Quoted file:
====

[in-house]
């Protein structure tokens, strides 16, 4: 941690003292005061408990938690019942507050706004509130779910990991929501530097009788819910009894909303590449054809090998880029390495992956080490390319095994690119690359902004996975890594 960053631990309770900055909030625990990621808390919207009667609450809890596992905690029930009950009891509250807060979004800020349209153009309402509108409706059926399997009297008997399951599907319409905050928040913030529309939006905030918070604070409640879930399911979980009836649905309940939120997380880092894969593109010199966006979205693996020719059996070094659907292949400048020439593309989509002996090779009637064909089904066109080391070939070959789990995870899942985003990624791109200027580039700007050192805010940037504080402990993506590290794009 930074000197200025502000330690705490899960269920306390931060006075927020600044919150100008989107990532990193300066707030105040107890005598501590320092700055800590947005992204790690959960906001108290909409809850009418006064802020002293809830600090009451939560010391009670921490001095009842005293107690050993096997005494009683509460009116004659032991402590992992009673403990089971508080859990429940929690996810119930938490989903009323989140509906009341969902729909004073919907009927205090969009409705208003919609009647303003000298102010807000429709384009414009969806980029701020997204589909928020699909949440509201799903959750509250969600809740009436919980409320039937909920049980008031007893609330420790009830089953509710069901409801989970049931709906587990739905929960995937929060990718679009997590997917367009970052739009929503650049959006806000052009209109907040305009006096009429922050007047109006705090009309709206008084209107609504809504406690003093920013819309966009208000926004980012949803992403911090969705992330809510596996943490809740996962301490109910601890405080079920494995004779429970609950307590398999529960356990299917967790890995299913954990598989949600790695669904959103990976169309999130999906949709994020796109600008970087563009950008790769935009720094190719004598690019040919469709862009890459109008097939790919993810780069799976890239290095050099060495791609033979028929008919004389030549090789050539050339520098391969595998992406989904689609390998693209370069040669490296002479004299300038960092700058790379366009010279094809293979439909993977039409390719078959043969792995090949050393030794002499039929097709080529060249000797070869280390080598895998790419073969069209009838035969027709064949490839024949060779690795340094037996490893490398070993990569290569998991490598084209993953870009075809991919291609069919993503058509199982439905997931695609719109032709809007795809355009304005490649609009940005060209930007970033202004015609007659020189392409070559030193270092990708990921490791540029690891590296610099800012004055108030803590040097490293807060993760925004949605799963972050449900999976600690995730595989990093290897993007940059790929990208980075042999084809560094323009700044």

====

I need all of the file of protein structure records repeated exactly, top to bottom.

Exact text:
[in-house]
């Protein structure tokens, strides 16, 4: 941690003292005061408990938690019942507050706004509130779910990991929501530097009788819910009894909303590449054809090998880029390495992956080490390319095994690119690359902004996975890594 960053631990309770900055909030625990990621808390919207009667609450809890596992905690029930009950009891509250807060979004800020349209153009309402509108409706059926399997009297008997399951599907319409905050928040913030529309939006905030918070604070409640879930399911979980009836649905309940939120997380880092894969593109010199966006979205693996020719059996070094659907292949400048020439593309989509002996090779009637064909089904066109080391070939070959789990995870899942985003990624791109200027580039700007050192805010940037504080402990993506590290794009 930074000197200025502000330690705490899960269920306390931060006075927020600044919150100008989107990532990193300066707030105040107890005598501590320092700055800590947005992204790690959960906001108290909409809850009418006064802020002293809830600090009451939560010391009670921490001095009842005293107690050993096997005494009683509460009116004659032991402590992992009673403990089971508080859990429940929690996810119930938490989903009323989140509906009341969902729909004073919907009927205090969009409705208003919609009647303003000298102010807000429709384009414009969806980029701020997204589909928020699909949440509201799903959750509250969600809740009436919980409320039937909920049980008031007893609330420790009830089953509710069901409801989970049931709906587990739905929960995937929060990718679009997590997917367009970052739009929503650049959006806000052009209109907040305009006096009429922050007047109006705090009309709206008084209107609504809504406690003093920013819309966009208000926004980012949803992403911090969705992330809510596996943490809740996962301490109910601890405080079920494995004779429970609950307590398999529960356990299917967790890995299913954990598989949600790695669904959103990976169309999130999906949709994020796109600008970087563009950008790769935009720094190719004598690019040919469709862009890459109008097939790919993810780069799976890239290095050099060495791609033979028929008919004389030549090789050539050339520098391969595998992406989904689609390998693209370069040669490296002479004299300038960092700058790379366009010279094809293979439909993977039409390719078959043969792995090949050393030794002499039929097709080529060249000797070869280390080598895998790419073969069209009838035969027709064949490839024949060779690795340094037996490893490398070993990569290569998991490598084209993953870009075809991919291609069919993503058509199982439905997931695609719109032709809007795809355009304005490649609009940005060209930007970033202004015609007659020189392409070559030193270092990708990921490791540029690891590296610099800012004055108030803590040097490293807060993760925004949605799963972050449900999976600690995730595989990093290897993007940059790929990208980075042999084809560094323009700044």